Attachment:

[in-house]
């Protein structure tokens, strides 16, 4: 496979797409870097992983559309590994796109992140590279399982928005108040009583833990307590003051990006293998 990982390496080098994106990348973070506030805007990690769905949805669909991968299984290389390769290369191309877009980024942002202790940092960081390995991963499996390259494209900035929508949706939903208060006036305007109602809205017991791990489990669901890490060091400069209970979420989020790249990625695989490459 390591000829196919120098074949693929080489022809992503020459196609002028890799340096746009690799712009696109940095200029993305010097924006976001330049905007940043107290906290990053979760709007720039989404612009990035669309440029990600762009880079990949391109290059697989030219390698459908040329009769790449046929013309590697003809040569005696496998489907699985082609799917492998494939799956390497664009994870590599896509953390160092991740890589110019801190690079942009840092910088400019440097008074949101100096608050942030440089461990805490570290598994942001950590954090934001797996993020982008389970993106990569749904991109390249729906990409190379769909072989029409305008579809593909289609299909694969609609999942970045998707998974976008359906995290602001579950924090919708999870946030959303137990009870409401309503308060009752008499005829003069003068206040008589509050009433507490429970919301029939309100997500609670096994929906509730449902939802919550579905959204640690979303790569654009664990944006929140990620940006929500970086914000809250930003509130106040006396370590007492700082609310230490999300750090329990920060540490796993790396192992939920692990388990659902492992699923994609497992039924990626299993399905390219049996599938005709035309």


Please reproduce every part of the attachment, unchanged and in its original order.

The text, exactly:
[in-house]
């Protein structure tokens, strides 16, 4: 496979797409870097992983559309590994796109992140590279399982928005108040009583833990307590003051990006293998 990982390496080098994106990348973070506030805007990690769905949805669909991968299984290389390769290369191309877009980024942002202790940092960081390995991963499996390259494209900035929508949706939903208060006036305007109602809205017991791990489990669901890490060091400069209970979420989020790249990625695989490459 390591000829196919120098074949693929080489022809992503020459196609002028890799340096746009690799712009696109940095200029993305010097924006976001330049905007940043107290906290990053979760709007720039989404612009990035669309440029990600762009880079990949391109290059697989030219390698459908040329009769790449046929013309590697003809040569005696496998489907699985082609799917492998494939799956390497664009994870590599896509953390160092991740890589110019801190690079942009840092910088400019440097008074949101100096608050942030440089461990805490570290598994942001950590954090934001797996993020982008389970993106990569749904991109390249729906990409190379769909072989029409305008579809593909289609299909694969609609999942970045998707998974976008359906995290602001579950924090919708999870946030959303137990009870409401309503308060009752008499005829003069003068206040008589509050009433507490429970919301029939309100997500609670096994929906509730449902939802919550579905959204640690979303790569654009664990944006929140990620940006929500970086914000809250930003509130106040006396370590007492700082609310230490999300750090329990920060540490796993790396192992939920692990388990659902492992699923994609497992039924990626299993399905390219049996599938005709035309």